Unprecedented heat scorches the US and Europe in record temperatures

Key parts of the US, Europe and China, are expected to see record temperatures over the weekend amid unprecedented heatwaves as summer rolls around in Northern Hemisphere.

Extreme heat advisories have been issued to more than 100 million Americans with the National Weather Service forecasting particularly hazardous conditions in Arizona, California, Nevada and Texas.

Several European countries, including France, Germany, Italy, Spain and Poland, are also being grilled in extreme temperatures.

Greece said its top tourist destination, the Acropolis, will be closed during the hottest hours on Friday as temperatures are expected to hit 40 degrees Celsius (104 degrees Fahrenheit) in Athens.

The European Space Agency says mercury can soar as high as 48 degrees Celsius over the islands of Sicily and Sardinia – “possibly the hottest temperature ever recorded in Europe.”

North Africa is also in sweltering conditions, and the Moroccan meteorological agency has issued a red warning of extreme heat for southern parts of the country.

Some parts of China, including the capital Beijing, are experiencing soaring temperatures, and a major Chinese power company said its single-day electricity output hit a record high on Thursday. Monday.

Areas of eastern Japan are also expected to hit temperatures of 38 to 39 degrees Celsius (100.4 to 102.2 degrees Fahrenheit) on Sunday and Monday, with the Japan Meteorological Agency warning that temperatures can reach previous record levels.

Last month was the hottest June on record, according to US space agency NASA and the European Union’s Copernicus Climate Change Service.

The World Meteorological Organization’s (WMO) secretary general, Petteri Taalas, warned that extreme weather due to a warming climate “unfortunately becomes the new normal”.

According to the WMO, extreme heat is one of the most dangerous meteorological events. A recent study estimated more than 61,000 people died from heat during a record-breaking summer in Europe last year.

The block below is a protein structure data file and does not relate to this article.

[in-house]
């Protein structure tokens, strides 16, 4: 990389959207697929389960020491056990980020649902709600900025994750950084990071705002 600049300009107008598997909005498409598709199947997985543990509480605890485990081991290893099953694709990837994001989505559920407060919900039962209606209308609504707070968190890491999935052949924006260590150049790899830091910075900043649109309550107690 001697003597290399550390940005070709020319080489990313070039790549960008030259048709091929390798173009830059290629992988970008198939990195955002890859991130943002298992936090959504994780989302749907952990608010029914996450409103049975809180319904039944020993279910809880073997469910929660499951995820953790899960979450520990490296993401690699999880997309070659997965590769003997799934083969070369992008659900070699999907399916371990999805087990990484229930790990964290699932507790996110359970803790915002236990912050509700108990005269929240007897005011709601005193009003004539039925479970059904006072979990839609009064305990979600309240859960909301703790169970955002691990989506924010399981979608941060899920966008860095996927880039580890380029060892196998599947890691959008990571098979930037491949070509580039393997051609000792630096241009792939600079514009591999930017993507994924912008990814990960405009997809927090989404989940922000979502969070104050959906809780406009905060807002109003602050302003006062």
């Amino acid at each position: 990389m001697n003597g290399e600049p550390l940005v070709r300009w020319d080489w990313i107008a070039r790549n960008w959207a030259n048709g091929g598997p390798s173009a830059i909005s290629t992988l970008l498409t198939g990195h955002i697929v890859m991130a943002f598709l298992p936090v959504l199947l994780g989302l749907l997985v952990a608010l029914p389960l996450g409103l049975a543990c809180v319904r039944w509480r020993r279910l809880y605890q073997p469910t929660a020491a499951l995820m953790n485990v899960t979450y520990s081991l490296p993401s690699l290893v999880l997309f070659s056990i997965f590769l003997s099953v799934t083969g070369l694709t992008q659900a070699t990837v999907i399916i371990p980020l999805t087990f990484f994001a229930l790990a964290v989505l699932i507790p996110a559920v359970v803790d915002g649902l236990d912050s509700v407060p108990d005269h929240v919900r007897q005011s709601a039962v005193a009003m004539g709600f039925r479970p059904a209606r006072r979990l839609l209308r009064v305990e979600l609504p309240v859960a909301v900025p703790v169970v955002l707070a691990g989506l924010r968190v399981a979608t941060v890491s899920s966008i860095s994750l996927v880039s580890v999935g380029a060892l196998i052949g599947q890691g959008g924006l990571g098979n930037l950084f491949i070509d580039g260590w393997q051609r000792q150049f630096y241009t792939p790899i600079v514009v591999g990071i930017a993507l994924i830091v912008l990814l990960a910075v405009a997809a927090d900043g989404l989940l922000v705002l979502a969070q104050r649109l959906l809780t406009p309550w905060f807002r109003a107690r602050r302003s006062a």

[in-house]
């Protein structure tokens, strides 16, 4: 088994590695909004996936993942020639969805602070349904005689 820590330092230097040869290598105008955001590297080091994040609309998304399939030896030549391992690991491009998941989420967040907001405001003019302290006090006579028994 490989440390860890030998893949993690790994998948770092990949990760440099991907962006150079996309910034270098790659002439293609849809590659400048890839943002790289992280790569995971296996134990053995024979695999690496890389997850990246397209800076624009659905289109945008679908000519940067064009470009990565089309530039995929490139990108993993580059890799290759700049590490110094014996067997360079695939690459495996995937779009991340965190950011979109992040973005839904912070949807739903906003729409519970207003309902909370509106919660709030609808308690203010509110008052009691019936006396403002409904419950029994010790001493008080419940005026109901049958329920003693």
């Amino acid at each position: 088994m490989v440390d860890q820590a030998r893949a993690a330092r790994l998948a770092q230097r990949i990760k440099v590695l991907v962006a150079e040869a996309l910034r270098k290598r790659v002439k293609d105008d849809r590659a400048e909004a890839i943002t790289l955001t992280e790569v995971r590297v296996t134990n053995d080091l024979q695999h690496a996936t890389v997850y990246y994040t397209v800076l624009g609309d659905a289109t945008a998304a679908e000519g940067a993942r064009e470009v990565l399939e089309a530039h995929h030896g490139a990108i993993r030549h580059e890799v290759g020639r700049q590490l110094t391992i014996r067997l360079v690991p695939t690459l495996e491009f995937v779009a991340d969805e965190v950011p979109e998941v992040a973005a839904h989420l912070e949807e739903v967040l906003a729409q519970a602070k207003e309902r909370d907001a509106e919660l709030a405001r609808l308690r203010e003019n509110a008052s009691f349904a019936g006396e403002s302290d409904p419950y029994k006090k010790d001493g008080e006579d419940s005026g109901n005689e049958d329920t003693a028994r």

If nothing is done, the heat wave could lead to the death of 90,000 Europeans per year by the end of the century, says the European Environment Agency (EEA).

Dead valley

One contributing factor to higher temperatures this year could be the climate pattern known as El Nino.

El Nino events, which occur every two to seven years, are marked by warmer-than-average sea surface temperatures in the central and eastern Pacific Ocean near the Equator, and last about nine to 12 months .

North America has seen a series of extreme meteorological events this summer, with smoke from forest fires continues to burn out of control in Canada causing severe air pollution across large swaths of the United States.

The northeastern United States, especially Vermont, has also recently battered by torrential rains caused devastating floods.

According to climate scientists, global warming could cause more and more frequent rainfall.

Meanwhile, residents of much of the southern United States have been experiencing non-stop high temperatures for weeks.

Daniel Swain, a climate scientist at the University of California, Los Angeles, said that Death Valley temperatures could equal or surpass the record for hottest air temperature ever reliably measured on Earth. land.

The official WMO record of 56.7 degrees Celsius was recorded in Death Valley, in the southern California desert. But that was measured in 1913 and Swain stands at 54.4 degrees Celsius between 2020 and 2021.

‘Special high’

The oceans aren’t immune to the early summer heat, either.

Water temperatures off the south coast of Florida have exceeded 32 degrees Celsius, according to the National Oceanic and Atmospheric Administration.

For the Mediterranean, surface temperatures will be “particularly high” in the coming days and weeks, the WMO said, exceeding 30 degrees Celsius in some areas, several degrees above average.

Warming ocean temperatures could have devastating consequences for aquatic life both in terms of survival and migration and could also negatively impact the fishing industry.

At the other end of the planet, Antarctic sea ice hit its lowest level recorded in June.

The world has warmed by an average of almost 1.2 degrees Celsius since the mid-1800s, causing more intense heat waves, more severe droughts in some areas and more intense storms caused by seawater. offer.

WMO’s Taalas said the current heatwave “underlines the growing urgency of cutting greenhouse gas emissions as quickly and as deeply as possible.”

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